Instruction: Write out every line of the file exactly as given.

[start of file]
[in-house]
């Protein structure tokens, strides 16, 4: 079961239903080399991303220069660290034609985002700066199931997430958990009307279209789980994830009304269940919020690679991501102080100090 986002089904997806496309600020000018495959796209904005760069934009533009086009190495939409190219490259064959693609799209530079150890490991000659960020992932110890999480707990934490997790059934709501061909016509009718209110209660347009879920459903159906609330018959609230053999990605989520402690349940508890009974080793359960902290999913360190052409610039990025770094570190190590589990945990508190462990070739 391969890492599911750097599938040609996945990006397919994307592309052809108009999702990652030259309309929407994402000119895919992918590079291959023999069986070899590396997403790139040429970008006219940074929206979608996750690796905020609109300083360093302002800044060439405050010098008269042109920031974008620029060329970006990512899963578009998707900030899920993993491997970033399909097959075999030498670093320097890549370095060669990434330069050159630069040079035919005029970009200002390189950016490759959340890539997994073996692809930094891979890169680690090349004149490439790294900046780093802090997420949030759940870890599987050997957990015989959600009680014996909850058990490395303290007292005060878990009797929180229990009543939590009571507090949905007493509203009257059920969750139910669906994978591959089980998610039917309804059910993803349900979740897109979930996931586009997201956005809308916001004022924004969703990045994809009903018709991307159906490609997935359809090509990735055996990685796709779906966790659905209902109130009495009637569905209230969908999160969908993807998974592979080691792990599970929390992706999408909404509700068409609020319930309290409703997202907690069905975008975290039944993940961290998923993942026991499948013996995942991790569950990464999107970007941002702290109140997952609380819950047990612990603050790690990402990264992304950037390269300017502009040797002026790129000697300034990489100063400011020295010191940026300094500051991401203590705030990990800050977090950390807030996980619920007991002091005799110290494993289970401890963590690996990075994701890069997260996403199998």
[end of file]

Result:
[in-house]
């Protein structure tokens, strides 16, 4: 079961239903080399991303220069660290034609985002700066199931997430958990009307279209789980994830009304269940919020690679991501102080100090 986002089904997806496309600020000018495959796209904005760069934009533009086009190495939409190219490259064959693609799209530079150890490991000659960020992932110890999480707990934490997790059934709501061909016509009718209110209660347009879920459903159906609330018959609230053999990605989520402690349940508890009974080793359960902290999913360190052409610039990025770094570190190590589990945990508190462990070739 391969890492599911750097599938040609996945990006397919994307592309052809108009999702990652030259309309929407994402000119895919992918590079291959023999069986070899590396997403790139040429970008006219940074929206979608996750690796905020609109300083360093302002800044060439405050010098008269042109920031974008620029060329970006990512899963578009998707900030899920993993491997970033399909097959075999030498670093320097890549370095060669990434330069050159630069040079035919005029970009200002390189950016490759959340890539997994073996692809930094891979890169680690090349004149490439790294900046780093802090997420949030759940870890599987050997957990015989959600009680014996909850058990490395303290007292005060878990009797929180229990009543939590009571507090949905007493509203009257059920969750139910669906994978591959089980998610039917309804059910993803349900979740897109979930996931586009997201956005809308916001004022924004969703990045994809009903018709991307159906490609997935359809090509990735055996990685796709779906966790659905209902109130009495009637569905209230969908999160969908993807998974592979080691792990599970929390992706999408909404509700068409609020319930309290409703997202907690069905975008975290039944993940961290998923993942026991499948013996995942991790569950990464999107970007941002702290109140997952609380819950047990612990603050790690990402990264992304950037390269300017502009040797002026790129000697300034990489100063400011020295010191940026300094500051991401203590705030990990800050977090950390807030996980619920007991002091005799110290494993289970401890963590690996990075994701890069997260996403199998």